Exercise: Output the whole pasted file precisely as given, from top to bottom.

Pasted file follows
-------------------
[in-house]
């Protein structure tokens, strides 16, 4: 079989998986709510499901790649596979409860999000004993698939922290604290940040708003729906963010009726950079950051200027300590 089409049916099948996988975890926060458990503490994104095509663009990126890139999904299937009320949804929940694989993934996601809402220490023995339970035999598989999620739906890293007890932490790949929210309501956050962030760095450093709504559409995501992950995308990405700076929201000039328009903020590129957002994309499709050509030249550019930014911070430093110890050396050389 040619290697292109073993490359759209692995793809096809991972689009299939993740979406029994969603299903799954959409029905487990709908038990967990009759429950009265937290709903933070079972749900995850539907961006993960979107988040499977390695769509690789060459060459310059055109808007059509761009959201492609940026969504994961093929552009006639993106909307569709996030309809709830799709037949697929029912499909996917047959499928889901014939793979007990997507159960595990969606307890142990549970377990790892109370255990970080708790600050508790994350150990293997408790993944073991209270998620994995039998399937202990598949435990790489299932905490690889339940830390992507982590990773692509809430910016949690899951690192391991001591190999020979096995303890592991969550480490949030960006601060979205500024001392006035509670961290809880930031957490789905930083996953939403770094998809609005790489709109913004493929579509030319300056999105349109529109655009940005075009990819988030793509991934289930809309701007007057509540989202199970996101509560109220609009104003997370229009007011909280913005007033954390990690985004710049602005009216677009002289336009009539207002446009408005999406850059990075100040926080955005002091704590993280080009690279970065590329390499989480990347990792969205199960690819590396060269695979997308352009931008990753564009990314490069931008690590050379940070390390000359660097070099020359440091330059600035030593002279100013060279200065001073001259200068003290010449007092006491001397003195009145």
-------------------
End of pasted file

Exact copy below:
[in-house]
């Protein structure tokens, strides 16, 4: 079989998986709510499901790649596979409860999000004993698939922290604290940040708003729906963010009726950079950051200027300590 089409049916099948996988975890926060458990503490994104095509663009990126890139999904299937009320949804929940694989993934996601809402220490023995339970035999598989999620739906890293007890932490790949929210309501956050962030760095450093709504559409995501992950995308990405700076929201000039328009903020590129957002994309499709050509030249550019930014911070430093110890050396050389 040619290697292109073993490359759209692995793809096809991972689009299939993740979406029994969603299903799954959409029905487990709908038990967990009759429950009265937290709903933070079972749900995850539907961006993960979107988040499977390695769509690789060459060459310059055109808007059509761009959201492609940026969504994961093929552009006639993106909307569709996030309809709830799709037949697929029912499909996917047959499928889901014939793979007990997507159960595990969606307890142990549970377990790892109370255990970080708790600050508790994350150990293997408790993944073991209270998620994995039998399937202990598949435990790489299932905490690889339940830390992507982590990773692509809430910016949690899951690192391991001591190999020979096995303890592991969550480490949030960006601060979205500024001392006035509670961290809880930031957490789905930083996953939403770094998809609005790489709109913004493929579509030319300056999105349109529109655009940005075009990819988030793509991934289930809309701007007057509540989202199970996101509560109220609009104003997370229009007011909280913005007033954390990690985004710049602005009216677009002289336009009539207002446009408005999406850059990075100040926080955005002091704590993280080009690279970065590329390499989480990347990792969205199960690819590396060269695979997308352009931008990753564009990314490069931008690590050379940070390390000359660097070099020359440091330059600035030593002279100013060279200065001073001259200068003290010449007092006491001397003195009145």